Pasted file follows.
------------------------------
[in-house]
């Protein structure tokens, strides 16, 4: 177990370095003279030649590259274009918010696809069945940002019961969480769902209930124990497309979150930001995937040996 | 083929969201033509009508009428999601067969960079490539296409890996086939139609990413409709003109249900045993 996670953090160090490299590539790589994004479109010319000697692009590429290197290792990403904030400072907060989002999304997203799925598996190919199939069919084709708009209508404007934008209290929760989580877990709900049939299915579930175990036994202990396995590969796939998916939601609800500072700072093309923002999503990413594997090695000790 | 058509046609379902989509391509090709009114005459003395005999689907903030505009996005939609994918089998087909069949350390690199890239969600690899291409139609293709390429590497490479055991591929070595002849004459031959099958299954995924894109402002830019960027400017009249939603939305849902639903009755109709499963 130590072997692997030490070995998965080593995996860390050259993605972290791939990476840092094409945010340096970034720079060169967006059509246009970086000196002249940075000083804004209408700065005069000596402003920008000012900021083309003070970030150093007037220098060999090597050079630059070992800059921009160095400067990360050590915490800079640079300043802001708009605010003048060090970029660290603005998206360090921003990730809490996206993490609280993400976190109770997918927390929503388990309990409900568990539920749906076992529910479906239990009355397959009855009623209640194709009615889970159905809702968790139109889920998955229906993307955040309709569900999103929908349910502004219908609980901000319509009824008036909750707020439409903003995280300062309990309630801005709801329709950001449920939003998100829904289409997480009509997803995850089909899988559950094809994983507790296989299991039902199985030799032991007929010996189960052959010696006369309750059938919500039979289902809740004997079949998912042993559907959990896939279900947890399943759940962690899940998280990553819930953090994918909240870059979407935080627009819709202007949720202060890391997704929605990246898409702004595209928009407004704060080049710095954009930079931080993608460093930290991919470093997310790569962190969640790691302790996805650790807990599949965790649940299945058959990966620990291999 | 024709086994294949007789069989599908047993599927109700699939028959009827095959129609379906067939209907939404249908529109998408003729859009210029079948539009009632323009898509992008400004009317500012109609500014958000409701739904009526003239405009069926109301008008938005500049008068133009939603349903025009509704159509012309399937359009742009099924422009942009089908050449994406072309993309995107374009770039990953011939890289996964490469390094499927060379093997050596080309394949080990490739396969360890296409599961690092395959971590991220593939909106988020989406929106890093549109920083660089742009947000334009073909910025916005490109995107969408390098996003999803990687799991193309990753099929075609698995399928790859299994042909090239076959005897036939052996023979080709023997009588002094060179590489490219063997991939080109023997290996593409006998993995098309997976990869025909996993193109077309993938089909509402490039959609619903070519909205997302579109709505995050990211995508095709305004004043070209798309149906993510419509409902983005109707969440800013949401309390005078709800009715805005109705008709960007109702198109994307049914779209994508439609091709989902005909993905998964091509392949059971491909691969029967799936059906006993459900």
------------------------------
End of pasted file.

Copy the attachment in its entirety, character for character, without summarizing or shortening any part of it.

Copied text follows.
[in-house]
């Protein structure tokens, strides 16, 4: 177990370095003279030649590259274009918010696809069945940002019961969480769902209930124990497309979150930001995937040996 | 083929969201033509009508009428999601067969960079490539296409890996086939139609990413409709003109249900045993 996670953090160090490299590539790589994004479109010319000697692009590429290197290792990403904030400072907060989002999304997203799925598996190919199939069919084709708009209508404007934008209290929760989580877990709900049939299915579930175990036994202990396995590969796939998916939601609800500072700072093309923002999503990413594997090695000790 | 058509046609379902989509391509090709009114005459003395005999689907903030505009996005939609994918089998087909069949350390690199890239969600690899291409139609293709390429590497490479055991591929070595002849004459031959099958299954995924894109402002830019960027400017009249939603939305849902639903009755109709499963 130590072997692997030490070995998965080593995996860390050259993605972290791939990476840092094409945010340096970034720079060169967006059509246009970086000196002249940075000083804004209408700065005069000596402003920008000012900021083309003070970030150093007037220098060999090597050079630059070992800059921009160095400067990360050590915490800079640079300043802001708009605010003048060090970029660290603005998206360090921003990730809490996206993490609280993400976190109770997918927390929503388990309990409900568990539920749906076992529910479906239990009355397959009855009623209640194709009615889970159905809702968790139109889920998955229906993307955040309709569900999103929908349910502004219908609980901000319509009824008036909750707020439409903003995280300062309990309630801005709801329709950001449920939003998100829904289409997480009509997803995850089909899988559950094809994983507790296989299991039902199985030799032991007929010996189960052959010696006369309750059938919500039979289902809740004997079949998912042993559907959990896939279900947890399943759940962690899940998280990553819930953090994918909240870059979407935080627009819709202007949720202060890391997704929605990246898409702004595209928009407004704060080049710095954009930079931080993608460093930290991919470093997310790569962190969640790691302790996805650790807990599949965790649940299945058959990966620990291999 | 024709086994294949007789069989599908047993599927109700699939028959009827095959129609379906067939209907939404249908529109998408003729859009210029079948539009009632323009898509992008400004009317500012109609500014958000409701739904009526003239405009069926109301008008938005500049008068133009939603349903025009509704159509012309399937359009742009099924422009942009089908050449994406072309993309995107374009770039990953011939890289996964490469390094499927060379093997050596080309394949080990490739396969360890296409599961690092395959971590991220593939909106988020989406929106890093549109920083660089742009947000334009073909910025916005490109995107969408390098996003999803990687799991193309990753099929075609698995399928790859299994042909090239076959005897036939052996023979080709023997009588002094060179590489490219063997991939080109023997290996593409006998993995098309997976990869025909996993193109077309993938089909509402490039959609619903070519909205997302579109709505995050990211995508095709305004004043070209798309149906993510419509409902983005109707969440800013949401309390005078709800009715805005109705008709960007109702198109994307049914779209994508439609091709989902005909993905998964091509392949059971491909691969029967799936059906006993459900």